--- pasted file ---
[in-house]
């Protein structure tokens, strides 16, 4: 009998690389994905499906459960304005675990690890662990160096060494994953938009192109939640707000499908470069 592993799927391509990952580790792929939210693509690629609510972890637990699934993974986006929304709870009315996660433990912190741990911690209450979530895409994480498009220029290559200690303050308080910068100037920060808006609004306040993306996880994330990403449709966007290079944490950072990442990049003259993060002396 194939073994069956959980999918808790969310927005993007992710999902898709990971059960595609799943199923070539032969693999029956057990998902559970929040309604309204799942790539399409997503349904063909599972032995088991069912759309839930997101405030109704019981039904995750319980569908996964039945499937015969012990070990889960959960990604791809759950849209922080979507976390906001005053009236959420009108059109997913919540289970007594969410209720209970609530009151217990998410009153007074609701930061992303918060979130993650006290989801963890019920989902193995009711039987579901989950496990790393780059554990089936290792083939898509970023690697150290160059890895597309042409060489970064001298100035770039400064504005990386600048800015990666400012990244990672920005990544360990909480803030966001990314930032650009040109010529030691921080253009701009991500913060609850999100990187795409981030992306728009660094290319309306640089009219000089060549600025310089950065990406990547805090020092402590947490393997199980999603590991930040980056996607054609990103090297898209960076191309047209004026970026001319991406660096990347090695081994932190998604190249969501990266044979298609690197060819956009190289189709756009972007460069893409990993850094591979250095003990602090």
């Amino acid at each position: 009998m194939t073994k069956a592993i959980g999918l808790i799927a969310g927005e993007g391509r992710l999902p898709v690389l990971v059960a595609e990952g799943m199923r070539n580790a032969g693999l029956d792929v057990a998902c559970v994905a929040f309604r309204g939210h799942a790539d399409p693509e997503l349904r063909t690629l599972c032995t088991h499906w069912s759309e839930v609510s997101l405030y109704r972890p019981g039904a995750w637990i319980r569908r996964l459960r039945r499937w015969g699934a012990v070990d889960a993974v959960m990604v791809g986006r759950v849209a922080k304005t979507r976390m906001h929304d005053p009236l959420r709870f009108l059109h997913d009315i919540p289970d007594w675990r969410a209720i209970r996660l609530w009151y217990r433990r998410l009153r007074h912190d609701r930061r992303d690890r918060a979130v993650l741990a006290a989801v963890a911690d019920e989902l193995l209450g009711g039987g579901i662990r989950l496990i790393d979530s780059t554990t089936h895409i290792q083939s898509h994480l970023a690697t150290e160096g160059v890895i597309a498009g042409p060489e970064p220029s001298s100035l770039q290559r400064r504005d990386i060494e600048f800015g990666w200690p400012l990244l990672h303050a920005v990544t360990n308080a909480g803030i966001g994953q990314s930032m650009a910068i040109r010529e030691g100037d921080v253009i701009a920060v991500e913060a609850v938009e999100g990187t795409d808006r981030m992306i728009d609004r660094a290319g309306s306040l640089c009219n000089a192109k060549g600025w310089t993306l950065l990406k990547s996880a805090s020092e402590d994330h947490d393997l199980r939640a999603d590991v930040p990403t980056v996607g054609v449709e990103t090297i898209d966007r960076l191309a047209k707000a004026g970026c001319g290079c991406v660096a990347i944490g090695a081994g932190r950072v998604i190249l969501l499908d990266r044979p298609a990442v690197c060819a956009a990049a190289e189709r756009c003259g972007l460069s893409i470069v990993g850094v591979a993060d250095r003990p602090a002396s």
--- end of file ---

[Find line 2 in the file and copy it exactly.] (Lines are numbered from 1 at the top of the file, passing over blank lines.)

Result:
């Protein structure tokens, strides 16, 4: 009998690389994905499906459960304005675990690890662990160096060494994953938009192109939640707000499908470069 592993799927391509990952580790792929939210693509690629609510972890637990699934993974986006929304709870009315996660433990912190741990911690209450979530895409994480498009220029290559200690303050308080910068100037920060808006609004306040993306996880994330990403449709966007290079944490950072990442990049003259993060002396 194939073994069956959980999918808790969310927005993007992710999902898709990971059960595609799943199923070539032969693999029956057990998902559970929040309604309204799942790539399409997503349904063909599972032995088991069912759309839930997101405030109704019981039904995750319980569908996964039945499937015969012990070990889960959960990604791809759950849209922080979507976390906001005053009236959420009108059109997913919540289970007594969410209720209970609530009151217990998410009153007074609701930061992303918060979130993650006290989801963890019920989902193995009711039987579901989950496990790393780059554990089936290792083939898509970023690697150290160059890895597309042409060489970064001298100035770039400064504005990386600048800015990666400012990244990672920005990544360990909480803030966001990314930032650009040109010529030691921080253009701009991500913060609850999100990187795409981030992306728009660094290319309306640089009219000089060549600025310089950065990406990547805090020092402590947490393997199980999603590991930040980056996607054609990103090297898209960076191309047209004026970026001319991406660096990347090695081994932190998604190249969501990266044979298609690197060819956009190289189709756009972007460069893409990993850094591979250095003990602090």